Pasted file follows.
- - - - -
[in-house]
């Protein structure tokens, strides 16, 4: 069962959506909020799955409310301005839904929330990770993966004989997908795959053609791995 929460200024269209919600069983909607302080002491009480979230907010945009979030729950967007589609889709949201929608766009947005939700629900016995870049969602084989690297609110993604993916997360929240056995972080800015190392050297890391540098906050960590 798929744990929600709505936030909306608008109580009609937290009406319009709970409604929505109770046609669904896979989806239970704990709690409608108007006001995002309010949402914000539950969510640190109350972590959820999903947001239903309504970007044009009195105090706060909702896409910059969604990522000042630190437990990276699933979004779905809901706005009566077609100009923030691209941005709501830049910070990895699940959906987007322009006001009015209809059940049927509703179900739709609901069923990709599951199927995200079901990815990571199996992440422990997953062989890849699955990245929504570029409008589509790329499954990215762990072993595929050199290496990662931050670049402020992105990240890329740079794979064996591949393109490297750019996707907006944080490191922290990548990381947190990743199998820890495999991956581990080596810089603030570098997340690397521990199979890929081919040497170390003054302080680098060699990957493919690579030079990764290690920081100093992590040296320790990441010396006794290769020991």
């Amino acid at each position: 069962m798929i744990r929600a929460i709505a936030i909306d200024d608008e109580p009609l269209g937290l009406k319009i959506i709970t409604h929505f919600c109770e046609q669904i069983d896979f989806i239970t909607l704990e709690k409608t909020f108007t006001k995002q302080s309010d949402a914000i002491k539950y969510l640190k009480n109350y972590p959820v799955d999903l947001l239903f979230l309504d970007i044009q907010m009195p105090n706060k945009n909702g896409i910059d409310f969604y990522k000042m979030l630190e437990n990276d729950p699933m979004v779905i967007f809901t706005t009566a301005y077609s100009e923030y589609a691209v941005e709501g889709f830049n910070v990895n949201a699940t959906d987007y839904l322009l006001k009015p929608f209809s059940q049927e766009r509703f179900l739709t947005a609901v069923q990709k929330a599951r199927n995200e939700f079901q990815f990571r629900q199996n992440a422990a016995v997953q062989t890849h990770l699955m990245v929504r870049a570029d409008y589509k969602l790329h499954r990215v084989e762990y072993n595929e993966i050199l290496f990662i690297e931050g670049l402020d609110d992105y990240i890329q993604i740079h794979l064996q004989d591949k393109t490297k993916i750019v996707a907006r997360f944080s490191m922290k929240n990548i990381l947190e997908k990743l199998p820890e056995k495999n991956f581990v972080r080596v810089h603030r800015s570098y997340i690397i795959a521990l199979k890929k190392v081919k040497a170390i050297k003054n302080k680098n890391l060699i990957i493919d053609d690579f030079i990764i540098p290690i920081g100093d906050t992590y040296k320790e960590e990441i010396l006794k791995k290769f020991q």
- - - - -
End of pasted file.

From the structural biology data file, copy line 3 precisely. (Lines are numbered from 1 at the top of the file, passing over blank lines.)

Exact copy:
């Amino acid at each position: 069962m798929i744990r929600a929460i709505a936030i909306d200024d608008e109580p009609l269209g937290l009406k319009i959506i709970t409604h929505f919600c109770e046609q669904i069983d896979f989806i239970t909607l704990e709690k409608t909020f108007t006001k995002q302080s309010d949402a914000i002491k539950y969510l640190k009480n109350y972590p959820v799955d999903l947001l239903f979230l309504d970007i044009q907010m009195p105090n706060k945009n909702g896409i910059d409310f969604y990522k000042m979030l630190e437990n990276d729950p699933m979004v779905i967007f809901t706005t009566a301005y077609s100009e923030y589609a691209v941005e709501g889709f830049n910070v990895n949201a699940t959906d987007y839904l322009l006001k009015p929608f209809s059940q049927e766009r509703f179900l739709t947005a609901v069923q990709k929330a599951r199927n995200e939700f079901q990815f990571r629900q199996n992440a422990a016995v997953q062989t890849h990770l699955m990245v929504r870049a570029d409008y589509k969602l790329h499954r990215v084989e762990y072993n595929e993966i050199l290496f990662i690297e931050g670049l402020d609110d992105y990240i890329q993604i740079h794979l064996q004989d591949k393109t490297k993916i750019v996707a907006r997360f944080s490191m922290k929240n990548i990381l947190e997908k990743l199998p820890e056995k495999n991956f581990v972080r080596v810089h603030r800015s570098y997340i690397i795959a521990l199979k890929k190392v081919k040497a170390i050297k003054n302080k680098n890391l060699i990957i493919d053609d690579f030079i990764i540098p290690i920081g100093d906050t992590y040296k320790e960590e990441i010396l006794k791995k290769f020991q």